Non-CPAP therapies in obstructive sleep apnea: mandibular advancement device therapy.

Keywords: Continuous positive airway pressure, CPAP, obstructive sleep apnea, OSA, sleep disorder, sleep disordered breathing, apnea hypopnea index, AHI, snoring, mandibular advancement device, and oral appliance.

Are you experiencing symptoms of obstructive sleep apnea (OSA)? Or have you been diagnosed with OSA, but are having trouble using the continuous positive airway pressure (CPAP) device? Many people suffer from OSA and are given a CPAP to use at home during sleep. Although the CPAP is very effective, successfully diminishing the apnea hypopnea index (AHI), it can be intolerable to some patients. An oral sleep appliance can be an effective alternative to the CPAP or to use in conjunction with the CPAP. Dr. Stan Farrell has extensive training in sleep medicine and is a member of the American Academy of Dental Sleep Medicine, making him one of the best qualified doctors to treat sleep apnea with an oral appliance. If you are experiencing symptoms of OSA and have not been properly diagnosed, Dr. Stan Farrell uses the latest technology in home sleep testing equipment and diagnostic imaging. At AZTMJ, Dr. Stan Farrell can complete a thorough examination to determine if you are a good candidate for an oral appliance. Please visit us at or call us at 480-945-3692 to schedule your initial consultation today.

Marklund M1, Verbraecken J, Randerath W.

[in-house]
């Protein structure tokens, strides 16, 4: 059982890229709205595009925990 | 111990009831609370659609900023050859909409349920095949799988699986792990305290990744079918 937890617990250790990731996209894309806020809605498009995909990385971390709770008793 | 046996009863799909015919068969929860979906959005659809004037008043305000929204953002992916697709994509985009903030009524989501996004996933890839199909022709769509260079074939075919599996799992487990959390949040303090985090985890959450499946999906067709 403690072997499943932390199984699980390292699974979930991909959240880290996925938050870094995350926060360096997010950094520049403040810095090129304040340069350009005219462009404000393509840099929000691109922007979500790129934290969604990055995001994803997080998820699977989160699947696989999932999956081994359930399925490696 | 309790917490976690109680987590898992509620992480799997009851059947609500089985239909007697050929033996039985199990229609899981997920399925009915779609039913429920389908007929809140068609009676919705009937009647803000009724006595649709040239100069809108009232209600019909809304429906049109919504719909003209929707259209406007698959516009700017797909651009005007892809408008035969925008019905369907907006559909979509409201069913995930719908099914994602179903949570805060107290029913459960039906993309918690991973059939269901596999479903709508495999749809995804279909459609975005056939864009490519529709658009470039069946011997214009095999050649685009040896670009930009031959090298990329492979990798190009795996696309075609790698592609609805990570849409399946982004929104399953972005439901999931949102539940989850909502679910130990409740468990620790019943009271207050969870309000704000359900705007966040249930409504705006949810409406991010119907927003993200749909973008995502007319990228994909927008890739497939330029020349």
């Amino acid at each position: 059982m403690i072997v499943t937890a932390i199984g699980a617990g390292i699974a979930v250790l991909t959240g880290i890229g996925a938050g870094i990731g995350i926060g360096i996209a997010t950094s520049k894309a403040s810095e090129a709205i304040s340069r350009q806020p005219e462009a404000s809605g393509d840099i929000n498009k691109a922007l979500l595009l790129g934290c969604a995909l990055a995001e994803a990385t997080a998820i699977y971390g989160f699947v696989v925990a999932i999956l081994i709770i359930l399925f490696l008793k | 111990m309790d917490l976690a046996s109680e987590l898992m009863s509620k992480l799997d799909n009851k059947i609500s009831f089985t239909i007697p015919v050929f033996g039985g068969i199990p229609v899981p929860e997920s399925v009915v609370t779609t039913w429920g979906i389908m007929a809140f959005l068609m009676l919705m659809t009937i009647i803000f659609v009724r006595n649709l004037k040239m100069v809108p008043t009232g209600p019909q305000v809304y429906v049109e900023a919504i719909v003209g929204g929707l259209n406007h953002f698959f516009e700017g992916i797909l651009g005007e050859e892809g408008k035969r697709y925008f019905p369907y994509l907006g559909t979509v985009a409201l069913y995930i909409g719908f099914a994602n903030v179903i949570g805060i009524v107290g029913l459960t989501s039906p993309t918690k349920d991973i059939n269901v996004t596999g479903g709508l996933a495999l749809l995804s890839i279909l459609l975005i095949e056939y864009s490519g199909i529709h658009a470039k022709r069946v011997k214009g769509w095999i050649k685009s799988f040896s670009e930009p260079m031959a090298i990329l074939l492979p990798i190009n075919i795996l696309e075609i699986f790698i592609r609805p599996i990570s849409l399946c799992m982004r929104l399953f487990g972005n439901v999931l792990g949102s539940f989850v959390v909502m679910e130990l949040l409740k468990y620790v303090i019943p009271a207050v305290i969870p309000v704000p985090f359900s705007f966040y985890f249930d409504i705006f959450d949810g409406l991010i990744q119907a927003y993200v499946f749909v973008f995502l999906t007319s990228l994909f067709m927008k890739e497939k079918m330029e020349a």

Abstract: Mandibular advancement devices (MADs) represent the main non-continuous positive airway pressure (non-CPAP) therapy for patients with obstructive sleep apnoea (OSA). The aim of the European Respiratory Society Task Force was to review the evidence in favour of MAD therapy. Effects of tongue-retaining devices are not included in this report. Custom-made MADs reduce apnoea/hypopnoea index (AHI) and daytime sleepiness compared with placebo devices. CPAP more effectively diminishes AHI, while increasing data suggest fairly similar outcomes in relation to symptoms and cardiovascular health from these treatments. Patients often prefer MADs to CPAP. Milder cases and patients with a proven increase in upper airway size as a result of mandibular advancement are most likely to experience treatment success with MADs. A custom-made device titrated from an initial 50% of maximum mandibular advancement has been recommended. More research is needed to define the patients who will benefit from MAD treatment compared with CPAP, in terms of the effects on sleep-disordered breathing and on other diseases related to OSA. In conclusion, MADs are recommended for patients with mild to moderate OSA (Recommendation Level A) and for those who do not tolerate CPAP. The treatment must be followed up and the device adjusted or exchanged in relation to the outcome.